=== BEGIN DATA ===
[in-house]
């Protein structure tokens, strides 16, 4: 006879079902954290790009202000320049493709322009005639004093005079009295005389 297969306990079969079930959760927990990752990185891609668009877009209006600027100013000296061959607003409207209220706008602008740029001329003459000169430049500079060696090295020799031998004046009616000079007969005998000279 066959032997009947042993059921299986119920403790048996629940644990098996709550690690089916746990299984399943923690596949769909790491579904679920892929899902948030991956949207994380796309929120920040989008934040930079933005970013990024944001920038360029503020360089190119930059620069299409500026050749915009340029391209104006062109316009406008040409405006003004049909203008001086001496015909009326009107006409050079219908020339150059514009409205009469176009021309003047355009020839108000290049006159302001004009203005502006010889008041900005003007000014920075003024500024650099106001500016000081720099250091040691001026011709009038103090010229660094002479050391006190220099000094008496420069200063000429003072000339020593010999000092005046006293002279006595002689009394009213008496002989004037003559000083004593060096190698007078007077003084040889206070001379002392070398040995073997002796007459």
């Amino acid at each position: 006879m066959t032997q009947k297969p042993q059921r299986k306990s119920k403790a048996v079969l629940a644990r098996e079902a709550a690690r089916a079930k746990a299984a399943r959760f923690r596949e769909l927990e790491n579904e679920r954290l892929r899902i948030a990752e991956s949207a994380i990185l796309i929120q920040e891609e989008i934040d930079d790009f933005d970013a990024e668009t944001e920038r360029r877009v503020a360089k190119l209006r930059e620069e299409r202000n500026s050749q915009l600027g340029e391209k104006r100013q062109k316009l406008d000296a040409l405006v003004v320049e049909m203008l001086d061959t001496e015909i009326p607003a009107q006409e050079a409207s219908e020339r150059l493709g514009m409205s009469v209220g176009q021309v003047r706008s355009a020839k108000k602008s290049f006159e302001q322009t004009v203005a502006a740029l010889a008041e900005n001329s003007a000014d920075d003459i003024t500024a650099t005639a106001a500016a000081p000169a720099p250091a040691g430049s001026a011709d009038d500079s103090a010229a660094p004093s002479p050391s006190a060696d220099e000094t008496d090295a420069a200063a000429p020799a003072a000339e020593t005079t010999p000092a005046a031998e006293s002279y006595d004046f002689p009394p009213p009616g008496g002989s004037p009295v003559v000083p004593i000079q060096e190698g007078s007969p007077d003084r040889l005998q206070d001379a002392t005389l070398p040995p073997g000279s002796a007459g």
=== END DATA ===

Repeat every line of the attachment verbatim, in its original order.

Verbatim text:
[in-house]
């Protein structure tokens, strides 16, 4: 006879079902954290790009202000320049493709322009005639004093005079009295005389 297969306990079969079930959760927990990752990185891609668009877009209006600027100013000296061959607003409207209220706008602008740029001329003459000169430049500079060696090295020799031998004046009616000079007969005998000279 066959032997009947042993059921299986119920403790048996629940644990098996709550690690089916746990299984399943923690596949769909790491579904679920892929899902948030991956949207994380796309929120920040989008934040930079933005970013990024944001920038360029503020360089190119930059620069299409500026050749915009340029391209104006062109316009406008040409405006003004049909203008001086001496015909009326009107006409050079219908020339150059514009409205009469176009021309003047355009020839108000290049006159302001004009203005502006010889008041900005003007000014920075003024500024650099106001500016000081720099250091040691001026011709009038103090010229660094002479050391006190220099000094008496420069200063000429003072000339020593010999000092005046006293002279006595002689009394009213008496002989004037003559000083004593060096190698007078007077003084040889206070001379002392070398040995073997002796007459």
């Amino acid at each position: 006879m066959t032997q009947k297969p042993q059921r299986k306990s119920k403790a048996v079969l629940a644990r098996e079902a709550a690690r089916a079930k746990a299984a399943r959760f923690r596949e769909l927990e790491n579904e679920r954290l892929r899902i948030a990752e991956s949207a994380i990185l796309i929120q920040e891609e989008i934040d930079d790009f933005d970013a990024e668009t944001e920038r360029r877009v503020a360089k190119l209006r930059e620069e299409r202000n500026s050749q915009l600027g340029e391209k104006r100013q062109k316009l406008d000296a040409l405006v003004v320049e049909m203008l001086d061959t001496e015909i009326p607003a009107q006409e050079a409207s219908e020339r150059l493709g514009m409205s009469v209220g176009q021309v003047r706008s355009a020839k108000k602008s290049f006159e302001q322009t004009v203005a502006a740029l010889a008041e900005n001329s003007a000014d920075d003459i003024t500024a650099t005639a106001a500016a000081p000169a720099p250091a040691g430049s001026a011709d009038d500079s103090a010229a660094p004093s002479p050391s006190a060696d220099e000094t008496d090295a420069a200063a000429p020799a003072a000339e020593t005079t010999p000092a005046a031998e006293s002279y006595d004046f002689p009394p009213p009616g008496g002989s004037p009295v003559v000083p004593i000079q060096e190698g007078s007969p007077d003084r040889l005998q206070d001379a002392t005389l070398p040995p073997g000279s002796a007459g």